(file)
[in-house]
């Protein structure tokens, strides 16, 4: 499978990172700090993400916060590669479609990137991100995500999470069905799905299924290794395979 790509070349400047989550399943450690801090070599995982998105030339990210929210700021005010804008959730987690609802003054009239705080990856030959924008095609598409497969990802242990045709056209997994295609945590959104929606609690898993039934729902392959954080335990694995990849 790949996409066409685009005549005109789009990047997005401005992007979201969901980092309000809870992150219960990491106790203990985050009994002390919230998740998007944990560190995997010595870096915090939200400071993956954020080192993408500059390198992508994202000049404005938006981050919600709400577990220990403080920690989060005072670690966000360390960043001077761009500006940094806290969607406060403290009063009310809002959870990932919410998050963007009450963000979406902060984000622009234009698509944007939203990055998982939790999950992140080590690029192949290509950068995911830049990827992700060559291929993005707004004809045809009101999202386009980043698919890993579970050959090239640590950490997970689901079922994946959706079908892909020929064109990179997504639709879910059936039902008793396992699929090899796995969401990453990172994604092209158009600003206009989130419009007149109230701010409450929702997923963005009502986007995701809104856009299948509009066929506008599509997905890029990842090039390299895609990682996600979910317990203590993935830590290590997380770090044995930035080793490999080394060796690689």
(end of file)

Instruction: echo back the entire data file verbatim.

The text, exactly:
[in-house]
């Protein structure tokens, strides 16, 4: 499978990172700090993400916060590669479609990137991100995500999470069905799905299924290794395979 790509070349400047989550399943450690801090070599995982998105030339990210929210700021005010804008959730987690609802003054009239705080990856030959924008095609598409497969990802242990045709056209997994295609945590959104929606609690898993039934729902392959954080335990694995990849 790949996409066409685009005549005109789009990047997005401005992007979201969901980092309000809870992150219960990491106790203990985050009994002390919230998740998007944990560190995997010595870096915090939200400071993956954020080192993408500059390198992508994202000049404005938006981050919600709400577990220990403080920690989060005072670690966000360390960043001077761009500006940094806290969607406060403290009063009310809002959870990932919410998050963007009450963000979406902060984000622009234009698509944007939203990055998982939790999950992140080590690029192949290509950068995911830049990827992700060559291929993005707004004809045809009101999202386009980043698919890993579970050959090239640590950490997970689901079922994946959706079908892909020929064109990179997504639709879910059936039902008793396992699929090899796995969401990453990172994604092209158009600003206009989130419009007149109230701010409450929702997923963005009502986007995701809104856009299948509009066929506008599509997905890029990842090039390299895609990682996600979910317990203590993935830590290590997380770090044995930035080793490999080394060796690689």